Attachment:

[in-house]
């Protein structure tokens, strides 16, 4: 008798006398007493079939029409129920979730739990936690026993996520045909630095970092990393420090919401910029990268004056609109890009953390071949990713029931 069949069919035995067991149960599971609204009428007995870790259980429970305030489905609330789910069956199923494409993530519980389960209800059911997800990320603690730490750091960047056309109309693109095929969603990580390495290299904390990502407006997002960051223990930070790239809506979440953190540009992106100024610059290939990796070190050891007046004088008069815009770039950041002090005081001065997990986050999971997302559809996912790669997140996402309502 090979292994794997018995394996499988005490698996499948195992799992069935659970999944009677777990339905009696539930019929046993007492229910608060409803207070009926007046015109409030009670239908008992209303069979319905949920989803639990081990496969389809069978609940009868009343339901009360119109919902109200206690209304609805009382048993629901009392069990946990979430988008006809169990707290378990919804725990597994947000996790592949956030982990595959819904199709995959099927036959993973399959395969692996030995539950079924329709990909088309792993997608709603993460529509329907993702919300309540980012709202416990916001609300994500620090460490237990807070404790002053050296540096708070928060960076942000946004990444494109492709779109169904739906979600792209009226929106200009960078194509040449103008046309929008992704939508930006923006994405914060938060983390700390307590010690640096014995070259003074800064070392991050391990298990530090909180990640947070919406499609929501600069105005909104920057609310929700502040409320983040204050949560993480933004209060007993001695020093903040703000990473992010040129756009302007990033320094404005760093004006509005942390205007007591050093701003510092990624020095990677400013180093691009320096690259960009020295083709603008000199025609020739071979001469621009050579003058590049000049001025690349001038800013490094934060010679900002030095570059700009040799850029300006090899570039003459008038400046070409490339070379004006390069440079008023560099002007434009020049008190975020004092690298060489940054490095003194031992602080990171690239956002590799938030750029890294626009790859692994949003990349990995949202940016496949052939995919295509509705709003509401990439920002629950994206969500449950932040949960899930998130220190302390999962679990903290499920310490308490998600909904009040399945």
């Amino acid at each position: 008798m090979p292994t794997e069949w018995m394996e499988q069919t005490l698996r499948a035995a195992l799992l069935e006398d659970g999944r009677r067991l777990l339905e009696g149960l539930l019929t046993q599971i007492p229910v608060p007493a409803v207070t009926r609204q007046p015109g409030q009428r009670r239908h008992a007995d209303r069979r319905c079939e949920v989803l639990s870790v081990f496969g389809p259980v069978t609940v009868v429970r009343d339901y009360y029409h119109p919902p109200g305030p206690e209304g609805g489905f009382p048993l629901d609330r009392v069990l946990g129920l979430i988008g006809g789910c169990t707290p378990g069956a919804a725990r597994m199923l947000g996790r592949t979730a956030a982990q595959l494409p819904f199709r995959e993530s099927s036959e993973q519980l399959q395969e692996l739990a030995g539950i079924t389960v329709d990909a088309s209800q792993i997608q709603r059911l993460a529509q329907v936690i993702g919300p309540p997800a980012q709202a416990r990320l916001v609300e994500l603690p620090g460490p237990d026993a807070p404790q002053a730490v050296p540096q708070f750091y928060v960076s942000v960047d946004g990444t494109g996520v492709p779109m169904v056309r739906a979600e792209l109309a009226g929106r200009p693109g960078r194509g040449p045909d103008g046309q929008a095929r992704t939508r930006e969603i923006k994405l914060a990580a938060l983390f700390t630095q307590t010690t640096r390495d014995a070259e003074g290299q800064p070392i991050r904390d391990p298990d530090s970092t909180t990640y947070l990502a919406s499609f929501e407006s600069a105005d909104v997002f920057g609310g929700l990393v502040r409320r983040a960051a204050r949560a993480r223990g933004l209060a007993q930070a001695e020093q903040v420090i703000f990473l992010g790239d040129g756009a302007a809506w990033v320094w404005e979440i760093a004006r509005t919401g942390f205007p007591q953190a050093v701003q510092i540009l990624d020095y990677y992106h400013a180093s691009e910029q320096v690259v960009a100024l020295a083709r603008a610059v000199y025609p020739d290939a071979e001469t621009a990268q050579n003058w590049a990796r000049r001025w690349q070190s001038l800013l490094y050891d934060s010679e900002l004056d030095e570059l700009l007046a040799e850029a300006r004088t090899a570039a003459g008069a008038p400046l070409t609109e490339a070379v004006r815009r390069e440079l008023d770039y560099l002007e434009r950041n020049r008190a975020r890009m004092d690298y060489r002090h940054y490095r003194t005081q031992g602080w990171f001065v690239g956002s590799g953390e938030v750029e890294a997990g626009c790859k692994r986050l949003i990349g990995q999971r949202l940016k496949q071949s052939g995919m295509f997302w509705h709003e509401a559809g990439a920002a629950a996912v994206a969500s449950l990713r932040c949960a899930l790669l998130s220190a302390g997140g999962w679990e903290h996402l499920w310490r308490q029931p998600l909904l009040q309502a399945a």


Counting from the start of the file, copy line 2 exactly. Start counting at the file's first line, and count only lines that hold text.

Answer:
């Protein structure tokens, strides 16, 4: 008798006398007493079939029409129920979730739990936690026993996520045909630095970092990393420090919401910029990268004056609109890009953390071949990713029931 069949069919035995067991149960599971609204009428007995870790259980429970305030489905609330789910069956199923494409993530519980389960209800059911997800990320603690730490750091960047056309109309693109095929969603990580390495290299904390990502407006997002960051223990930070790239809506979440953190540009992106100024610059290939990796070190050891007046004088008069815009770039950041002090005081001065997990986050999971997302559809996912790669997140996402309502 090979292994794997018995394996499988005490698996499948195992799992069935659970999944009677777990339905009696539930019929046993007492229910608060409803207070009926007046015109409030009670239908008992209303069979319905949920989803639990081990496969389809069978609940009868009343339901009360119109919902109200206690209304609805009382048993629901009392069990946990979430988008006809169990707290378990919804725990597994947000996790592949956030982990595959819904199709995959099927036959993973399959395969692996030995539950079924329709990909088309792993997608709603993460529509329907993702919300309540980012709202416990916001609300994500620090460490237990807070404790002053050296540096708070928060960076942000946004990444494109492709779109169904739906979600792209009226929106200009960078194509040449103008046309929008992704939508930006923006994405914060938060983390700390307590010690640096014995070259003074800064070392991050391990298990530090909180990640947070919406499609929501600069105005909104920057609310929700502040409320983040204050949560993480933004209060007993001695020093903040703000990473992010040129756009302007990033320094404005760093004006509005942390205007007591050093701003510092990624020095990677400013180093691009320096690259960009020295083709603008000199025609020739071979001469621009050579003058590049000049001025690349001038800013490094934060010679900002030095570059700009040799850029300006090899570039003459008038400046070409490339070379004006390069440079008023560099002007434009020049008190975020004092690298060489940054490095003194031992602080990171690239956002590799938030750029890294626009790859692994949003990349990995949202940016496949052939995919295509509705709003509401990439920002629950994206969500449950932040949960899930998130220190302390999962679990903290499920310490308490998600909904009040399945």